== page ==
Politician/Kidney Transplant Recipient

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Mike Shelton is a Yuma city councilman-elect, and one of the first kidney-transplant recipients to hold public office. He’ll talk about his transplant and how it’s impacting the way he looks at his responsibilities as a public office holder.

TED SIMONS: Mike Shelton is a Yuma City councilman-elect, a former "Arizona Horizon" producer, and one of the first kidney transplant recipients to hold public office. We recently spoke with Shelton about his transplant and how it might impact the way he looks at his responsibilities as an elected public official. Welcome to "Arizona Horizon." Good to have you here.

MIKE SHELTON: Great to be here, Ted.

TED SIMONS: Good to see you again. Kidney transplant recipient in elected office. How rare is that?

MIKE SHELTON: So far as I know, I'm it. I had a conversation with my chief surgeon, Dr. Richard Mulligan, who was the chief surgeon at Mayo clinic and my chief surgeon, we had a conversation about a month ago and he said that to his knowledge, I am the only post-kidney transplanted elected official and I haven't heard of anyone else really in the country and I'm a political junkie.

TED SIMONS: You are indeed and you've been elected to the Yuma city council, you haven't gotten into office yet, sworn in, in January correct?

MIKE SHELTON: That's correct.

TED SIMONS: What are you concerned about? Will there be challenges or things you're worried about? What do you think?

MIKE SHELTON: I have absolutely no worries whatsoever. In fact, one of the reasons I decided to run is because I want people who are facing transplants, who have had a transplant to know they are capable of doing virtually anything they want to do and to keep their dreams alive. When I went into it, and, in fact, let me just back up for a moment. I was at 7% kidney function at the time I was getting ready for the transplant. I had very few problems because I followed my regime, I followed my diet, I exercised strenuously, I took various herbal supplements with the knowledge of my doctor and whereas normally someone at 7% kidney function is death warmed over and needed dialysis. I rejected the thought of it as a primitive, barbaric practice, that's going to upset somebody but I don't care. By really mobilizing my body and having a positive mental attitude, I was able to keep myself going and be really well from all of my blood tests and the way I felt, no fatigue, no metallic taste in my mouth, no anything until I had my transplant and I was given by a live donor, a good friend of mine. When I did this in 2011, there were 381 transplants in Arizona. Fewer than half of those were from live donors. So I'm a product of less than half of those who had transplants during my time.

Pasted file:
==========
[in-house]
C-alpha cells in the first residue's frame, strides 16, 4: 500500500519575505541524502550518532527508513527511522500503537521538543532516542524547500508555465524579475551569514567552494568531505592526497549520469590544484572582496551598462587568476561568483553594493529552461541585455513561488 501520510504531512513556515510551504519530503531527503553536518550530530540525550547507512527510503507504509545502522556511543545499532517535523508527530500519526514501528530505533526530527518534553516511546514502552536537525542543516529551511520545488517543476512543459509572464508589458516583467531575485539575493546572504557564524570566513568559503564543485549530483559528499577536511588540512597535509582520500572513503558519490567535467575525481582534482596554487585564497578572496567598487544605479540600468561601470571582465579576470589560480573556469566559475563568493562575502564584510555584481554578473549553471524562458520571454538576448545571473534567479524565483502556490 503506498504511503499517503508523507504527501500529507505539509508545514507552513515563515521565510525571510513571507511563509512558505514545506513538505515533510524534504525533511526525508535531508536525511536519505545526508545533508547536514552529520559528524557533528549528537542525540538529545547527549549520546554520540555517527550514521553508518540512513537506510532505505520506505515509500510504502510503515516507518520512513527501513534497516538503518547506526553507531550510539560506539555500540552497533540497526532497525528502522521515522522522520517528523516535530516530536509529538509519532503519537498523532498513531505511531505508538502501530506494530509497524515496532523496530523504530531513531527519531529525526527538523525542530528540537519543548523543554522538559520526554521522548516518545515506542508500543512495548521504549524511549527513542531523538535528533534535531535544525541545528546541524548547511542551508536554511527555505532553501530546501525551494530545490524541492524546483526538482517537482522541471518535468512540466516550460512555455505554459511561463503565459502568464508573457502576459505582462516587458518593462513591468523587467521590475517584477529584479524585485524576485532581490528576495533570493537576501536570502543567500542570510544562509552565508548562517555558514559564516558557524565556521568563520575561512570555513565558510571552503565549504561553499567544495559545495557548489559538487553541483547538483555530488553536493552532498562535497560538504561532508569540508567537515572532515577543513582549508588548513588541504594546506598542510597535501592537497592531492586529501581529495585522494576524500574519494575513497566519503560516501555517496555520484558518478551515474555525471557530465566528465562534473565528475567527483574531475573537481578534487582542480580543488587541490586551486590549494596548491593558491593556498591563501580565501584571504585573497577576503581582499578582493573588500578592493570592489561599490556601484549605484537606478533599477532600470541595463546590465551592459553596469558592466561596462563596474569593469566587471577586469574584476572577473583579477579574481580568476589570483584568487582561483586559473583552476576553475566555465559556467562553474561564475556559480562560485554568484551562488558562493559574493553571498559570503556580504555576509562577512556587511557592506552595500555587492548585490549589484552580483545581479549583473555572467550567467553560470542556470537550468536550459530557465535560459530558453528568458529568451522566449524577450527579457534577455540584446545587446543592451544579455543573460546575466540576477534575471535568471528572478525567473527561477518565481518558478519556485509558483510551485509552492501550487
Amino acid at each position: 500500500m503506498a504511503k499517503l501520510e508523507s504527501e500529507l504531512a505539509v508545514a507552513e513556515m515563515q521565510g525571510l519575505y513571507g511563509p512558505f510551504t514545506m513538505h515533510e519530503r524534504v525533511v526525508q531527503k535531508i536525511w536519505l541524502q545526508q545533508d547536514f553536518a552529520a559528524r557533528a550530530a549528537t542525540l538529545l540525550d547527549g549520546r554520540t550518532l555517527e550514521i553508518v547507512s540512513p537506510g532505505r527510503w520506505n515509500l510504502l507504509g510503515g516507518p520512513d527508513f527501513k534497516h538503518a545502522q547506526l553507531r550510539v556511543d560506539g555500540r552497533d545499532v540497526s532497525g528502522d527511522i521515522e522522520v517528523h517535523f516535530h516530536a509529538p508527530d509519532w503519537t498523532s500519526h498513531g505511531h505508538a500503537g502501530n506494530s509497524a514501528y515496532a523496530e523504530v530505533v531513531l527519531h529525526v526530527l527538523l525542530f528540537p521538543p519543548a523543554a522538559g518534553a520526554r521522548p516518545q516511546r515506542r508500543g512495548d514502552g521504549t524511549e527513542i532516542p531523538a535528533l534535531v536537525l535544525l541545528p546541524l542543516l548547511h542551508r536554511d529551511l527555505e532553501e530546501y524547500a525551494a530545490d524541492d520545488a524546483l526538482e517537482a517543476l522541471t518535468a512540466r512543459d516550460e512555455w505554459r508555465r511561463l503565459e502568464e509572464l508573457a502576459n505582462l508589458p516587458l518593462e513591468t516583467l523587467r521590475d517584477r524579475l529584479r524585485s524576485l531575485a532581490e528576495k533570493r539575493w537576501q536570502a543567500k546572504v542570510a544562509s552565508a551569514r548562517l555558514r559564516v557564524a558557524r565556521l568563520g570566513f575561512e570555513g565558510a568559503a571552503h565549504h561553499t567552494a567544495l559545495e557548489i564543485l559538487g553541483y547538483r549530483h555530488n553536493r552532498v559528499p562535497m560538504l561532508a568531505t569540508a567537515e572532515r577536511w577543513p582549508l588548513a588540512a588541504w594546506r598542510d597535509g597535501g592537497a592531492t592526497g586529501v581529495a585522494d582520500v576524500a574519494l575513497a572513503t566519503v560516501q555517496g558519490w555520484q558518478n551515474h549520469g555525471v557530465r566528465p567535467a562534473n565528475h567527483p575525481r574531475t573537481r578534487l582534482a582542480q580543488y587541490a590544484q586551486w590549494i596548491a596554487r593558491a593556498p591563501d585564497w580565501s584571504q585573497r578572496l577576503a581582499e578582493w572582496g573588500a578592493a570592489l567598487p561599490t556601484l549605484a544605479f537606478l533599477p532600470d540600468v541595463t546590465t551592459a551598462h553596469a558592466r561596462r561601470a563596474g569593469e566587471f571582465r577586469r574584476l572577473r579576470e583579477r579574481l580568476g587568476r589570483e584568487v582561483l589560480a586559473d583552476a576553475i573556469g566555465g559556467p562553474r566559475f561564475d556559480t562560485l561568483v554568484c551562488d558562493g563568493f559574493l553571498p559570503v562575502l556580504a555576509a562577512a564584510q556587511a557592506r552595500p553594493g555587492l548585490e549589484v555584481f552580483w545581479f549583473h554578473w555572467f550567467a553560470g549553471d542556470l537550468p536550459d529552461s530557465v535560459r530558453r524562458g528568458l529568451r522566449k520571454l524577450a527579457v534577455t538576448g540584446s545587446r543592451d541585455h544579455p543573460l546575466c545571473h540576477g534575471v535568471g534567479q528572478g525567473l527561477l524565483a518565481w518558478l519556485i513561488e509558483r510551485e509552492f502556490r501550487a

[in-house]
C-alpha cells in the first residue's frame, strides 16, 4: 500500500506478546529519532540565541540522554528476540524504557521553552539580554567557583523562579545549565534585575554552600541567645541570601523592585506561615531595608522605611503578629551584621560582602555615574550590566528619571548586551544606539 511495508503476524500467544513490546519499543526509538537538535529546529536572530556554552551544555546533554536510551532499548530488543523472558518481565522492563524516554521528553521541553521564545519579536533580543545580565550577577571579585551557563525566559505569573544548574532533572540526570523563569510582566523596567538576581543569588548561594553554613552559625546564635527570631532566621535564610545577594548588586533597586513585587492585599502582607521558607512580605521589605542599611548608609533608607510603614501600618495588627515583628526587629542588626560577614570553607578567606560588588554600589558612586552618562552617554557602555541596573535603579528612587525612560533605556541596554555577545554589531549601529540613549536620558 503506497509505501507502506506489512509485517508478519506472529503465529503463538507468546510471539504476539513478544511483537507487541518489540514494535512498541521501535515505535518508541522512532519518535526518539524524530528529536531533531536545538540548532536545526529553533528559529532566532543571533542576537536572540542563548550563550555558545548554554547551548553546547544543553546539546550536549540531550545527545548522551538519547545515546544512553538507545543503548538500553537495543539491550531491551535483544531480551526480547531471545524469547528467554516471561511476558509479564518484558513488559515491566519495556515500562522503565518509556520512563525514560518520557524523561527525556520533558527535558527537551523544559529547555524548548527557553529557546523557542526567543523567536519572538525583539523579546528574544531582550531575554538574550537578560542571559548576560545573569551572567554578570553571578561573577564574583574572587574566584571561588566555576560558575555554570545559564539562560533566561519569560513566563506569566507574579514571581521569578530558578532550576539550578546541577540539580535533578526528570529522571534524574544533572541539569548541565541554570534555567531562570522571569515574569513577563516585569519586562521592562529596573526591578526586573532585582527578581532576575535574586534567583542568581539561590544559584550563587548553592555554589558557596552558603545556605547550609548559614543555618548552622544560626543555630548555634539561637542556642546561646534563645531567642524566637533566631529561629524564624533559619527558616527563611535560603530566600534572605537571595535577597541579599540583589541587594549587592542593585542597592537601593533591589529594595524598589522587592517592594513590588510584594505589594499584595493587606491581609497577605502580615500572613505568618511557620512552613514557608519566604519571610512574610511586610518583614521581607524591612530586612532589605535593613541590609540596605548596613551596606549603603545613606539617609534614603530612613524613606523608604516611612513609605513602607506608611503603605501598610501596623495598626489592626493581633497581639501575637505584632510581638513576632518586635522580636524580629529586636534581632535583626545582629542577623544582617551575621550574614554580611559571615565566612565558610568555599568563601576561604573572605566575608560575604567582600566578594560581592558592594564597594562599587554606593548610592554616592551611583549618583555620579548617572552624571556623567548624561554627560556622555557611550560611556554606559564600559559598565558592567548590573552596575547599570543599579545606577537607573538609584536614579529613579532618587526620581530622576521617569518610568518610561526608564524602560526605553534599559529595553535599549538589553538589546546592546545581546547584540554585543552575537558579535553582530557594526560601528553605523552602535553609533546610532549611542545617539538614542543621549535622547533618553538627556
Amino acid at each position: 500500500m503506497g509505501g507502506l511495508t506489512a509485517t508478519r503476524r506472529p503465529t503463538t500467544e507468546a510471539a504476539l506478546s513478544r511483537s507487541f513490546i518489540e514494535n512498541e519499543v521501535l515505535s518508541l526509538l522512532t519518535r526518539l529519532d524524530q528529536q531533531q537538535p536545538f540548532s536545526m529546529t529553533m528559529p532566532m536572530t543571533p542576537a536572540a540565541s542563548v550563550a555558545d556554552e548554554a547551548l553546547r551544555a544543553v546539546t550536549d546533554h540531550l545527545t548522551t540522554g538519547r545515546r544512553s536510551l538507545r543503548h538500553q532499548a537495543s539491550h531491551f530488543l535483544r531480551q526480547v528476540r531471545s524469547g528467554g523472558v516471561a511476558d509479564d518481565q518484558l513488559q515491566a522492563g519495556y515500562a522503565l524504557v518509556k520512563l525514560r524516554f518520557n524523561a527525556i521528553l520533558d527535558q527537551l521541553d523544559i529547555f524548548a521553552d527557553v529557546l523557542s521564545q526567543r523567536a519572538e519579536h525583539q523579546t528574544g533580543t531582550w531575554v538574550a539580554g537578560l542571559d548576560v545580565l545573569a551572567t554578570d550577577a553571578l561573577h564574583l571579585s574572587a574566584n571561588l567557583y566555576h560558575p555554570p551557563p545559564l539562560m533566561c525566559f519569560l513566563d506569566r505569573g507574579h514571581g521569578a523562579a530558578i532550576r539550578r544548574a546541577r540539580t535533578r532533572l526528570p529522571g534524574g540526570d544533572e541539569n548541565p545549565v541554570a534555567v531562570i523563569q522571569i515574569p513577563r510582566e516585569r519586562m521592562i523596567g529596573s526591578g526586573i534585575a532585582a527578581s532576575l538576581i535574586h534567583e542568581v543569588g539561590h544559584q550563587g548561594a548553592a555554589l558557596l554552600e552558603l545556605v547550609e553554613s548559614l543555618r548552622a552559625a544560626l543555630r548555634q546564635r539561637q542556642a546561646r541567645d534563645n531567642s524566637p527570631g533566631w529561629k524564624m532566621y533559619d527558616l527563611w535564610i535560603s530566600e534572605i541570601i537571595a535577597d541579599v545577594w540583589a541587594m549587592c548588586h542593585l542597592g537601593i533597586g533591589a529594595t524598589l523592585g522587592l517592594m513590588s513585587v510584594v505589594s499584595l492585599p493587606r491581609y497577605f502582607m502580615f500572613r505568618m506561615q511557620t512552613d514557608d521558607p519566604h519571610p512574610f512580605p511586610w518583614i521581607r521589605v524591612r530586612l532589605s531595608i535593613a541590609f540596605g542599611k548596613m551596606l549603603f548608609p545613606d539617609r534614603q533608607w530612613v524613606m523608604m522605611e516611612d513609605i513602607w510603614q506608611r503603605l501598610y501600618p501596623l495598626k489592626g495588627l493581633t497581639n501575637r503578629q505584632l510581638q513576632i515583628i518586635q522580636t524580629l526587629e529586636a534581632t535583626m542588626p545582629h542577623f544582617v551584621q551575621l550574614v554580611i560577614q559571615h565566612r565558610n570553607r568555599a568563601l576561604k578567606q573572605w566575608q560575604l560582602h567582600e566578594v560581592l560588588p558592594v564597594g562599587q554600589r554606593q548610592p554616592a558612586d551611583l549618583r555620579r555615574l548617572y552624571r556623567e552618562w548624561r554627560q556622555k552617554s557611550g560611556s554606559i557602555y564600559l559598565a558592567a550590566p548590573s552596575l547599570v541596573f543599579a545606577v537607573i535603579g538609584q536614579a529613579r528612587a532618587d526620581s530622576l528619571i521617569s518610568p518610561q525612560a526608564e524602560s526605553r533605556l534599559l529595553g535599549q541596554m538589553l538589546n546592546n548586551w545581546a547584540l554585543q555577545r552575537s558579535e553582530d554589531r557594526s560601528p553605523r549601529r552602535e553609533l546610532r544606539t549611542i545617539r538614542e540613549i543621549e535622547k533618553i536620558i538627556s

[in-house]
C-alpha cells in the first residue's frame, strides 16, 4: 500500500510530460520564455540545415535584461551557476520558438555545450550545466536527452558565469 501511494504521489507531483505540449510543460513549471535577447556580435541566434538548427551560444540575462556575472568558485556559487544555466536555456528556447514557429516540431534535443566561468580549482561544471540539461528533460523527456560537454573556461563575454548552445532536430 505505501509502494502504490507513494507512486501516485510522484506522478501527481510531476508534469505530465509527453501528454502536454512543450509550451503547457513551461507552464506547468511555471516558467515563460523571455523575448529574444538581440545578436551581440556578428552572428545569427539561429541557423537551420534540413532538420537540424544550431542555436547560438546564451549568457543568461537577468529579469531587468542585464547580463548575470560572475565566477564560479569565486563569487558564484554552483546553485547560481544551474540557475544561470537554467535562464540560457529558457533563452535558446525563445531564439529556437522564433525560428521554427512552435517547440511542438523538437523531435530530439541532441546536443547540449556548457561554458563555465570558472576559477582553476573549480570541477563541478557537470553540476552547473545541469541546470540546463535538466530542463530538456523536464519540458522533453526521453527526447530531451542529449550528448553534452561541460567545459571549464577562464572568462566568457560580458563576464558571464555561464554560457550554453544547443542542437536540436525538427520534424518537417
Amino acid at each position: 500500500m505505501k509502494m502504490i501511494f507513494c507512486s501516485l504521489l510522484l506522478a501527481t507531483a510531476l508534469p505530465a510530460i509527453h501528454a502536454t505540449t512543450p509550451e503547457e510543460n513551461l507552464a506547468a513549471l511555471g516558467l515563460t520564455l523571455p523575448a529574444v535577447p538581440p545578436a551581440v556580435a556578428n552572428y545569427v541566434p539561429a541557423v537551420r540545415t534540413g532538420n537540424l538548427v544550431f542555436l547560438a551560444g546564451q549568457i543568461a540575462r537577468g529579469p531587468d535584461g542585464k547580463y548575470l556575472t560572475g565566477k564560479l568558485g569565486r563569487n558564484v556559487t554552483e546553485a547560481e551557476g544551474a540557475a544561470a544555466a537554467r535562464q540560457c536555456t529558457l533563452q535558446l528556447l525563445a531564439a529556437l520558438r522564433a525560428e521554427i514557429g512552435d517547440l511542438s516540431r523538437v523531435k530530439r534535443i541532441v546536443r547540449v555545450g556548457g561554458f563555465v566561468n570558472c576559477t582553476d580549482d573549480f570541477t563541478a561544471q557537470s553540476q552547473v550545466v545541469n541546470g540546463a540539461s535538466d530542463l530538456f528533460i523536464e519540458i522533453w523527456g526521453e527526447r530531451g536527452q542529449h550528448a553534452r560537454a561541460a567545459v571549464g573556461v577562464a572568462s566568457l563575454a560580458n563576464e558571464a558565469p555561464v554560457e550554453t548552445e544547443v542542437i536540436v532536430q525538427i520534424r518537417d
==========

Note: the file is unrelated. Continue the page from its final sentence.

TED SIMONS: Was this something that you always knew had to happen? You didn't necessarily feel all that bad but you knew it was coming around the pike?

MIKE SHELTON: Actually, about a year earlier, it was clear that I was having a rapid decline and my doctors warned me I was going to need dialysis and at the same time, my wife had Hodgkins lymphoma and the plan was she was feeling all right but she had a rapid decline at the same time. And instead of her taking care of me, I was trying to save her. And I lost her in late 2010.